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English citations of adrift
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- 1818 — Mary Shelley. Frankenstein.
- Such as the peasant enjoys when his family have been massacred before his eyes, his cottage burnt, his lands laid waste, and he is turned adrift, homeless, penniless, and alone, but free.
- 1851 — Herman Melville. Moby Dick.
- In vain handspikes and crows were brought to bear upon the immovable fluke-chains, to pry them adrift from the timberheads; and so low had the whale now settled that the submerged ends could not be at all approached, while every moment whole tons of ponderosity seemed added to the sinking bulk, and the ship seemed on the point of going over.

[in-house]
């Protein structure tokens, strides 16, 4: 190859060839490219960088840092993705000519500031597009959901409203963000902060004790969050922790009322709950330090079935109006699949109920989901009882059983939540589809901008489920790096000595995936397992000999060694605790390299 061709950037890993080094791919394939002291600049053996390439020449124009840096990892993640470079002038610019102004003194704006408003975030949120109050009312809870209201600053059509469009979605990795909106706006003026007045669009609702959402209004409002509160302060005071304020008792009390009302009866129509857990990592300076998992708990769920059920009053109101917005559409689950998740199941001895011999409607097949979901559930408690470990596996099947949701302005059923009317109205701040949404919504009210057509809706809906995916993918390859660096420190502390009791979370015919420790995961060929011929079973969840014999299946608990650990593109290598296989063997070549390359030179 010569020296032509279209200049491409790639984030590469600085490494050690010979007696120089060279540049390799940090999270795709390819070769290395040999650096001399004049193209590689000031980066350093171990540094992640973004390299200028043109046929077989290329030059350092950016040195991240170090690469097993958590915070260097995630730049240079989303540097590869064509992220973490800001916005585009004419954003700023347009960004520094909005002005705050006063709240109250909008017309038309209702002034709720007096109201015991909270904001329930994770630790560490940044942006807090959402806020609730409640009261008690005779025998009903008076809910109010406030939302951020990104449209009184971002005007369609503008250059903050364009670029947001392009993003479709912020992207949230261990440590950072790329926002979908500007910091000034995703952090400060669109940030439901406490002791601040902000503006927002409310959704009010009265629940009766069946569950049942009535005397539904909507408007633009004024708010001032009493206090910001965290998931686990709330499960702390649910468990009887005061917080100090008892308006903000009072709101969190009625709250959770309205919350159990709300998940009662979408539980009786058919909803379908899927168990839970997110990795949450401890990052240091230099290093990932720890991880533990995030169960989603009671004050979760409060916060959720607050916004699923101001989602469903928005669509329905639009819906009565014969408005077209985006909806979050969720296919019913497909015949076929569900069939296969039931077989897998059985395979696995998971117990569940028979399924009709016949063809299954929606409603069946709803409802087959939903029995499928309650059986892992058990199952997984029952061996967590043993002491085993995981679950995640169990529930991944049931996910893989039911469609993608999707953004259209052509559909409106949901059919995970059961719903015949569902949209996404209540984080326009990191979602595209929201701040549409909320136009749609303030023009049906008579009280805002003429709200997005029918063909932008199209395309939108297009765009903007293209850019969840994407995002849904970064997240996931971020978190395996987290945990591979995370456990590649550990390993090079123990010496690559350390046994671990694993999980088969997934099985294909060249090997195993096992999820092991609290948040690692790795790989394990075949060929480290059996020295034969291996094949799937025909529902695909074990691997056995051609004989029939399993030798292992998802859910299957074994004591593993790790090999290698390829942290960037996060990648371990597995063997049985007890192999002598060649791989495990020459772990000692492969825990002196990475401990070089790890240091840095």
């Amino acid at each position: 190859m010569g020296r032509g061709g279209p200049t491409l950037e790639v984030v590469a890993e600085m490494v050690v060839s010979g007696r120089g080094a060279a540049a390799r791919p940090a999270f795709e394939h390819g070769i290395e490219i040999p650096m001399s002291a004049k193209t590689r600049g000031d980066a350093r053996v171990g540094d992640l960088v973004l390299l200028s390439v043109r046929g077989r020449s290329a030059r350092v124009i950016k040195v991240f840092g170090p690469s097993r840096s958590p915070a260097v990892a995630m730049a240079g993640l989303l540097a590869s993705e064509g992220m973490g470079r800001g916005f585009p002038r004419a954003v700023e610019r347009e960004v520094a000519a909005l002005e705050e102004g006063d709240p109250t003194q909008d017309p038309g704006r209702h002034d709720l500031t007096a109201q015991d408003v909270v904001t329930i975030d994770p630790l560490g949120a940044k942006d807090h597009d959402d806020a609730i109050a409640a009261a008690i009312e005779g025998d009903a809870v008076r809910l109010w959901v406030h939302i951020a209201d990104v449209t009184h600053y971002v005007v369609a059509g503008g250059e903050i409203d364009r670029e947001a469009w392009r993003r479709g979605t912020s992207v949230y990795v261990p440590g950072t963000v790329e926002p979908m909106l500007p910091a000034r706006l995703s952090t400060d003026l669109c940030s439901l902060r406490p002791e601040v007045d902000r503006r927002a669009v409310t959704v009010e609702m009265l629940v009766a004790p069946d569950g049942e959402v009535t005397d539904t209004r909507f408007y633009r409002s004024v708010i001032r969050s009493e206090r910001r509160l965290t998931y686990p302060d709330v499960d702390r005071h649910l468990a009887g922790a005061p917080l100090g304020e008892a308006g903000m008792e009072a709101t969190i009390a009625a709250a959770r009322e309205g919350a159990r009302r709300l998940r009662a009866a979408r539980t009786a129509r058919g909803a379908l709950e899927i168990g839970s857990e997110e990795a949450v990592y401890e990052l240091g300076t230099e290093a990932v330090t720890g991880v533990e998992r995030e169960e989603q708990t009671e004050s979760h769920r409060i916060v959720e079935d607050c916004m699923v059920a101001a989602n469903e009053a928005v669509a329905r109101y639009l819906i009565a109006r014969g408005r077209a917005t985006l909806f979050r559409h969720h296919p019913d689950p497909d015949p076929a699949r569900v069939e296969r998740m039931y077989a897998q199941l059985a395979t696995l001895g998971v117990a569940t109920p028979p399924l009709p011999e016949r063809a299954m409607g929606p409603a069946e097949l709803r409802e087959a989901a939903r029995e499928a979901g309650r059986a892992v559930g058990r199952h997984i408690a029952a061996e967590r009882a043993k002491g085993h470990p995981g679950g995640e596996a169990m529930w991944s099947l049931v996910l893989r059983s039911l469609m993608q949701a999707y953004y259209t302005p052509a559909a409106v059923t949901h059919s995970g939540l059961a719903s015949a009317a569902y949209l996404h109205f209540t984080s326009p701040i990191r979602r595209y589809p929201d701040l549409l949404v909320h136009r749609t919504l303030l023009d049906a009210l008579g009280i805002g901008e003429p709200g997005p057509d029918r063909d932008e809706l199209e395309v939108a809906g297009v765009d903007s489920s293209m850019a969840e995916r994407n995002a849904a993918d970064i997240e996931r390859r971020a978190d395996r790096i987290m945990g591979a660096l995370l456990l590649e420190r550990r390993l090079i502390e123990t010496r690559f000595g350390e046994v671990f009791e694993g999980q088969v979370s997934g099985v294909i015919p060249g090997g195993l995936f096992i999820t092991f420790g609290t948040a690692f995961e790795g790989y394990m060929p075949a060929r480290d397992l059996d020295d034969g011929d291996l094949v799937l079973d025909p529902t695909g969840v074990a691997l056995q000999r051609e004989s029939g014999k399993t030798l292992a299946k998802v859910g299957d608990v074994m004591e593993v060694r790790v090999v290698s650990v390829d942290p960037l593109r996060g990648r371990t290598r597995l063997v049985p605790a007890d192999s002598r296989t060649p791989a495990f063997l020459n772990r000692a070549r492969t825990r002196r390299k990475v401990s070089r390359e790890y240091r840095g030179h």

- Some hours after midnight, the Typhoon abated so much, that through the strenuous exertions of Starbuck and Stubb — one engaged forward and the other aft — the shivered remnants of the jib and fore and main-top-sails were cut adrift from the spars, and went eddying away to leeward, like the feathers of an albatross, which sometimes are cast to the winds when that storm-tossed bird is on the wing.
- Because in such a wilderness of running rigging, whose various different relations aloft cannot always be infallibly discerned by what is seen of them at the deck; and when the deck-ends of these ropes are being every few minutes cast down from the fastenings, it would be but a natural fatality, if, unprovided with a constant watchman, the hoisted sailor should by some carelessness of the crew be cast adrift and fall all swooping to the sea.